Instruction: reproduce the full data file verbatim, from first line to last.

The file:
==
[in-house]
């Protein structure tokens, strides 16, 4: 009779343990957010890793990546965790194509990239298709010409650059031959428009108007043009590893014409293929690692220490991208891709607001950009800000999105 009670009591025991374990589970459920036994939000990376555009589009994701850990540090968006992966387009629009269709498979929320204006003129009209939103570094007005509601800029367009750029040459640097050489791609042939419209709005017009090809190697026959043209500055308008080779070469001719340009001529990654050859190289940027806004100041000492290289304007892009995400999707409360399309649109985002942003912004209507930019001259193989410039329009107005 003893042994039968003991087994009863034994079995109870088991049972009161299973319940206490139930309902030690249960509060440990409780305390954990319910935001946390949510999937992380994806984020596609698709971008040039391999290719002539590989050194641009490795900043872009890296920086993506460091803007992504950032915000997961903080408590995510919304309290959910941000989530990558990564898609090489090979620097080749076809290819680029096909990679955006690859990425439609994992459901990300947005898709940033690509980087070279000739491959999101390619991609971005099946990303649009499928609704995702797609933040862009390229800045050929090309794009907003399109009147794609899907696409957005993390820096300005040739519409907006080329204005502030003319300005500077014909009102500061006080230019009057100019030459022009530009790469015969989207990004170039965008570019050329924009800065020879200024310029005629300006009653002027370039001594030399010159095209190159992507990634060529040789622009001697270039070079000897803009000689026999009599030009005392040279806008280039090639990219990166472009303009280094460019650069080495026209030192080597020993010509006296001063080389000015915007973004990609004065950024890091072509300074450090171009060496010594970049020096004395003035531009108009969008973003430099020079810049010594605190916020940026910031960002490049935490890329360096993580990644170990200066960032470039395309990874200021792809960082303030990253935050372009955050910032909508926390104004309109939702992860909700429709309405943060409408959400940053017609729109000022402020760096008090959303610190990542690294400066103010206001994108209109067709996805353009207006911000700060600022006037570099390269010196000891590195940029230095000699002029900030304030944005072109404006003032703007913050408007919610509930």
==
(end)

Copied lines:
[in-house]
């Protein structure tokens, strides 16, 4: 009779343990957010890793990546965790194509990239298709010409650059031959428009108007043009590893014409293929690692220490991208891709607001950009800000999105 009670009591025991374990589970459920036994939000990376555009589009994701850990540090968006992966387009629009269709498979929320204006003129009209939103570094007005509601800029367009750029040459640097050489791609042939419209709005017009090809190697026959043209500055308008080779070469001719340009001529990654050859190289940027806004100041000492290289304007892009995400999707409360399309649109985002942003912004209507930019001259193989410039329009107005 003893042994039968003991087994009863034994079995109870088991049972009161299973319940206490139930309902030690249960509060440990409780305390954990319910935001946390949510999937992380994806984020596609698709971008040039391999290719002539590989050194641009490795900043872009890296920086993506460091803007992504950032915000997961903080408590995510919304309290959910941000989530990558990564898609090489090979620097080749076809290819680029096909990679955006690859990425439609994992459901990300947005898709940033690509980087070279000739491959999101390619991609971005099946990303649009499928609704995702797609933040862009390229800045050929090309794009907003399109009147794609899907696409957005993390820096300005040739519409907006080329204005502030003319300005500077014909009102500061006080230019009057100019030459022009530009790469015969989207990004170039965008570019050329924009800065020879200024310029005629300006009653002027370039001594030399010159095209190159992507990634060529040789622009001697270039070079000897803009000689026999009599030009005392040279806008280039090639990219990166472009303009280094460019650069080495026209030192080597020993010509006296001063080389000015915007973004990609004065950024890091072509300074450090171009060496010594970049020096004395003035531009108009969008973003430099020079810049010594605190916020940026910031960002490049935490890329360096993580990644170990200066960032470039395309990874200021792809960082303030990253935050372009955050910032909508926390104004309109939702992860909700429709309405943060409408959400940053017609729109000022402020760096008090959303610190990542690294400066103010206001994108209109067709996805353009207006911000700060600022006037570099390269010196000891590195940029230095000699002029900030304030944005072109404006003032703007913050408007919610509930």